Send in the Helicopters
I SAY AGAIN, Global Public Square with Fareed Zakaria is a brilliant show. If you’re not watching it every Sunday you are missing out on a great education. I’m skipping over the part about Afghanistan and Pakistan this week and going right to the part with Martin Wolf and then the interview with Stephen Harper, the Prime Minister of Canada.
First, Martin Wolf is the chief economic commentator at London’s Financial Times. There are important subtleties present here. Try to note them. The Financial Times is over a hundred years old. They are pro-business and conservative.
”WOLF: Well, first of all, I think we have to recognize this is a very serious problem we're now in. We are in a major, massive global downturn with a real prospect of getting out of hand.
Everything is going very badly. The shrinkage of world output is terrifying. And I think this is an event which can only now be compared with the '30s.
Everything has turned out worse than anybody expected, even the most pessimistic people a year ago.“
If you think that reads bad, you ought to listen to how bad it sounds.
Notice that this guy -- from the business newspaper in London -- is agreeing with Krugman.
”WOLF: Well, the problem with the stimulus package, in my view, is essentially twofold. First, surprisingly, it's too small. I know $900 billion -- or $800 billion -- sounds like a lot of money. But this is a $14 trillion economy “
”WOLF: And so, the government has to spend.
We are in that very rare situation, in my view -- it occurs in the West perhaps once every 70 years. It's a situation described by the famous English economist, John Maynard Keynes. It's a situation of deficient demand.“
Watch the whole thing. Or read it. There is nothing going on, in this world, right now that is more important than this issue. Here’s an incentive for my conservative friends. Mr. Wolf is very critical of how the Obama Administration is handling the situation. And I agree with him.
As to how we prevent it from happening again, we jump to Prime Minister Harper.
”HARPER: No, you don't need to reinvent it (capitalism). And I guess -- I'll be frank, Fareed. Part of my frustration with the current situation is, you know, we've known from the past -- I mean, we knew from the 1920s -- that an unregulated, completely unregulated financial sector would lead to -- would lead to pyramid selling and all kinds of equivalent problems.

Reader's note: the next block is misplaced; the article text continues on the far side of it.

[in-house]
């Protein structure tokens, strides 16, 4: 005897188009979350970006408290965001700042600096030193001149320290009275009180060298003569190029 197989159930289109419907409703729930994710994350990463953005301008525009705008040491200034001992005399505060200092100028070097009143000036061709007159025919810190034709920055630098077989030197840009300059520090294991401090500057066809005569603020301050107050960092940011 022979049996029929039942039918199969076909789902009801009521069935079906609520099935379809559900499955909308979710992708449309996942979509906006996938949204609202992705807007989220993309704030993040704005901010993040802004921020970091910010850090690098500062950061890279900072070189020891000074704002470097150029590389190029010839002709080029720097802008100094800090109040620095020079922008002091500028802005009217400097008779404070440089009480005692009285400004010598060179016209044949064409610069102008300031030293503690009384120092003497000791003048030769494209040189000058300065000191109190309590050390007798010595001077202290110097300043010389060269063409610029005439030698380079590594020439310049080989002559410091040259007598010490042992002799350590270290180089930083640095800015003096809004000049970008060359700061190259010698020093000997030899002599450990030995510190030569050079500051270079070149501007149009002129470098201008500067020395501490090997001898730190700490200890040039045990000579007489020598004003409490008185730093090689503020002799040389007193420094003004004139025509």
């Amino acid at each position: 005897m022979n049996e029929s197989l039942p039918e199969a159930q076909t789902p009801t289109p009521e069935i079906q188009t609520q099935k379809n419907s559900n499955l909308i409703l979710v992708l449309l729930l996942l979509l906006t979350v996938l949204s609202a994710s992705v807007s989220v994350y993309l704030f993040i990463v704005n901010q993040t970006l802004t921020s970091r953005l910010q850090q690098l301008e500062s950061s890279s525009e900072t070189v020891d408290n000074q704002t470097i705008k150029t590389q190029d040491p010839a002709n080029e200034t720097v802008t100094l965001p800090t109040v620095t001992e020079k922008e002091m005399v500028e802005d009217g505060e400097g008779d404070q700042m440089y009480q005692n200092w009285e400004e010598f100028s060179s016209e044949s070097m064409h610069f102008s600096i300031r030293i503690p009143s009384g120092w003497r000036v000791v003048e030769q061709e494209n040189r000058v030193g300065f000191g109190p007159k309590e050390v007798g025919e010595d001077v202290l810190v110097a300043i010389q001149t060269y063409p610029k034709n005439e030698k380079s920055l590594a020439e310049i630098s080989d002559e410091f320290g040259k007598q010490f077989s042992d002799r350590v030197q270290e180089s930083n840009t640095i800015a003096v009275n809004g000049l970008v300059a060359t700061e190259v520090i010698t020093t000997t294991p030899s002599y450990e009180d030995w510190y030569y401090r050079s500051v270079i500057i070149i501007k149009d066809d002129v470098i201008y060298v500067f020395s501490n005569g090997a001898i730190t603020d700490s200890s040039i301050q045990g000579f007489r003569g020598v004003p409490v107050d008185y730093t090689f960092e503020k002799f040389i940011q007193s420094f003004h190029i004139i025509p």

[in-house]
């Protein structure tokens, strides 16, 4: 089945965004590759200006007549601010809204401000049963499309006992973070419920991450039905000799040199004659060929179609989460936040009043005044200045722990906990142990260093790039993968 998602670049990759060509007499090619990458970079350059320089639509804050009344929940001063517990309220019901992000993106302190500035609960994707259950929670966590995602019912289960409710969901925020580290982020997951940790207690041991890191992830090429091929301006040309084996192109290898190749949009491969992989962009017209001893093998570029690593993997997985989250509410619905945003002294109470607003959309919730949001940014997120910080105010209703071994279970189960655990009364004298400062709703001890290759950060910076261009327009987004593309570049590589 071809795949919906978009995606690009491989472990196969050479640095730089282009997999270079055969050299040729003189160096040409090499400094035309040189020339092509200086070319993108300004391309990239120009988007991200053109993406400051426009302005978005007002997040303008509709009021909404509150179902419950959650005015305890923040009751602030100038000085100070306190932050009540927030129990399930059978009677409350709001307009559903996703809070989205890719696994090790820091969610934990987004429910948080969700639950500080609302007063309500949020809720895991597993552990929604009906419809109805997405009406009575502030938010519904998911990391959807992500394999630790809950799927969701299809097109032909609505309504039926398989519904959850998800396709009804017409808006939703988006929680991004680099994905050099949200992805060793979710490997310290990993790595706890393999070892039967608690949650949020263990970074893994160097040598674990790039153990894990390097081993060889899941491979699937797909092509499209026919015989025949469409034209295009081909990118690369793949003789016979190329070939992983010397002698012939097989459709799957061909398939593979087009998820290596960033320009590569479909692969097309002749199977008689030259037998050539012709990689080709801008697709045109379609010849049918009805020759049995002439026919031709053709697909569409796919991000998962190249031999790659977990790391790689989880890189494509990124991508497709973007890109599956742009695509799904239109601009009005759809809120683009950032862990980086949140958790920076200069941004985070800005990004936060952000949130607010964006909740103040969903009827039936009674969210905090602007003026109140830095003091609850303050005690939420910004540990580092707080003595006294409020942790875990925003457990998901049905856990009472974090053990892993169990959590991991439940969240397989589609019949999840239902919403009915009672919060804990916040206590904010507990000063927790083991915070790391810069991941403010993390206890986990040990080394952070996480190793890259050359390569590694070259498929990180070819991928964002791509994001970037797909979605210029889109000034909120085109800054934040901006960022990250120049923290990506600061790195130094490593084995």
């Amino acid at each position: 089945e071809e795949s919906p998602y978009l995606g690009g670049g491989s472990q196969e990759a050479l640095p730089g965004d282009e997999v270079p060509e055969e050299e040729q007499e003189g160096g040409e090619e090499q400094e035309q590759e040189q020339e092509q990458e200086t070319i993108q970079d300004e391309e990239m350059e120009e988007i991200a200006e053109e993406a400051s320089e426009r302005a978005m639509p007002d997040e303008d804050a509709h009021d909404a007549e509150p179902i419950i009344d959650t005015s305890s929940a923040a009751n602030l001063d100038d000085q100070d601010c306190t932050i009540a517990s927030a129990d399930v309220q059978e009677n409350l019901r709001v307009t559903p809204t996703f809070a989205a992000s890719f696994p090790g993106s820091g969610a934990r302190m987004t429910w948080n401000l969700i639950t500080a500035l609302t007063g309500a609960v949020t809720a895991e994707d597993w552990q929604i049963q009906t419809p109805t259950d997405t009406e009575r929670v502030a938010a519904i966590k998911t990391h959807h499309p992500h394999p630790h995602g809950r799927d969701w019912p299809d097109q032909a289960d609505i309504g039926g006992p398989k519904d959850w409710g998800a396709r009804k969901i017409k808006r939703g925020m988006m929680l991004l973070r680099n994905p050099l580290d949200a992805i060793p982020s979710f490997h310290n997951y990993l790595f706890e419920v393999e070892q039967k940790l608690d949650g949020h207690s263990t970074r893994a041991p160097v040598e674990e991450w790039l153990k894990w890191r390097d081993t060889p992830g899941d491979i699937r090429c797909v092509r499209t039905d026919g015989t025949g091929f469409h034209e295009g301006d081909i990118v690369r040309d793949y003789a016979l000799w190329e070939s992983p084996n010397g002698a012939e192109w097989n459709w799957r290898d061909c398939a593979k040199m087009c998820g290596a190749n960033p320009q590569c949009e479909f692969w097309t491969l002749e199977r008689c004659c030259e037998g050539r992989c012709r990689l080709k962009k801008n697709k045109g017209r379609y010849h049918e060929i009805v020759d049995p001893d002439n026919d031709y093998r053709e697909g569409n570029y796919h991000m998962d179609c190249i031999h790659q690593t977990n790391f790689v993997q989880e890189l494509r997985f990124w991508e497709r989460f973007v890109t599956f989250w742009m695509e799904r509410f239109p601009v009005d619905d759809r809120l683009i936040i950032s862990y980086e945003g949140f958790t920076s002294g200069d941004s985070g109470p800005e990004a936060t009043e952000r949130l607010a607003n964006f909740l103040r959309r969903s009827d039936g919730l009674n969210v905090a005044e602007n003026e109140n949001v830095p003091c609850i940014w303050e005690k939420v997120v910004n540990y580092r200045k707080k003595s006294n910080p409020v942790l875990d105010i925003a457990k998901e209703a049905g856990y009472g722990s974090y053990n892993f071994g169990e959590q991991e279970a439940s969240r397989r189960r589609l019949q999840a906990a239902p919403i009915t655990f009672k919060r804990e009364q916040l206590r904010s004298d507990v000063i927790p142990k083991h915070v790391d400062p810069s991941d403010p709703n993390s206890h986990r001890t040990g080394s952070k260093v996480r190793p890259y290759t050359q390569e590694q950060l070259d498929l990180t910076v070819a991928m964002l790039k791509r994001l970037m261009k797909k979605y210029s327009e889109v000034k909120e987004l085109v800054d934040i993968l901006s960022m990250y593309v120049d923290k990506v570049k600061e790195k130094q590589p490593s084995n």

So, in a sense, you know, we're going back and relearning some lessons that I thought had already been learned “
Two points of interest. Prime Minister Harper just happens to be an economist, and, Canada hasn’t had a single bank failure. No failures and no bailouts. Not one.
” HARPER: I happen to believe that fiscal stimulus measures right now are essential. I'm not generally a Keynesian. But when you have the kind of drops in economic activity we're having, and interest rates near zero, and financial sectors and the banking sector not translating investments into saving -- or savings into investment -- you have no choice but to have the government move in, absorb those funds and put them to work.
Now, one can criticize, is it fast enough, is it effective, are the long-run benefits sufficient. But I think the fiscal stimulus does have to be done. And obviously, there's going to have to be major, non-market fixes to the financial sector and to the housing sector.
We're just fortunate in Canada, we don't have to do those kinds of policies, because they're fraught with enormous long-run danger in terms of creating moral hazard risks to future economic decisions.
But we haven't had to do that. As you said, we don't have a bank failure in Canada. And we don't have, on the housing side -- we have also regulation on government housing insurance that's prevented subprime type of situation.
We have a cyclical downturn, but nothing that requires major government intervention.“
Seriously folks, you need to watch this interview too. Or read it. (Scroll down to nearly the bottom of the page.)
The fix has always been as simple as you knew it was. We need to keep a tight rein on the banking system. In a word: Regulation. We learned it in 1929, we forgot it in the 90’s and we are going to learn it again today. But the immediate crisis to address is making sure there is something left to fix.
The Noble-Prize-economics guy from The New York Times, the guy from the Financial Times and the economist who happens to be the Canadian Prime Minister all agree. The government has to spend and it has to spend big. Now. Not next month or next year. Now.
President Obama, you need to call Ben Bernanke and tell him to send in the helicopters. (“Helicopter” economic theory here.)
March 7, 2009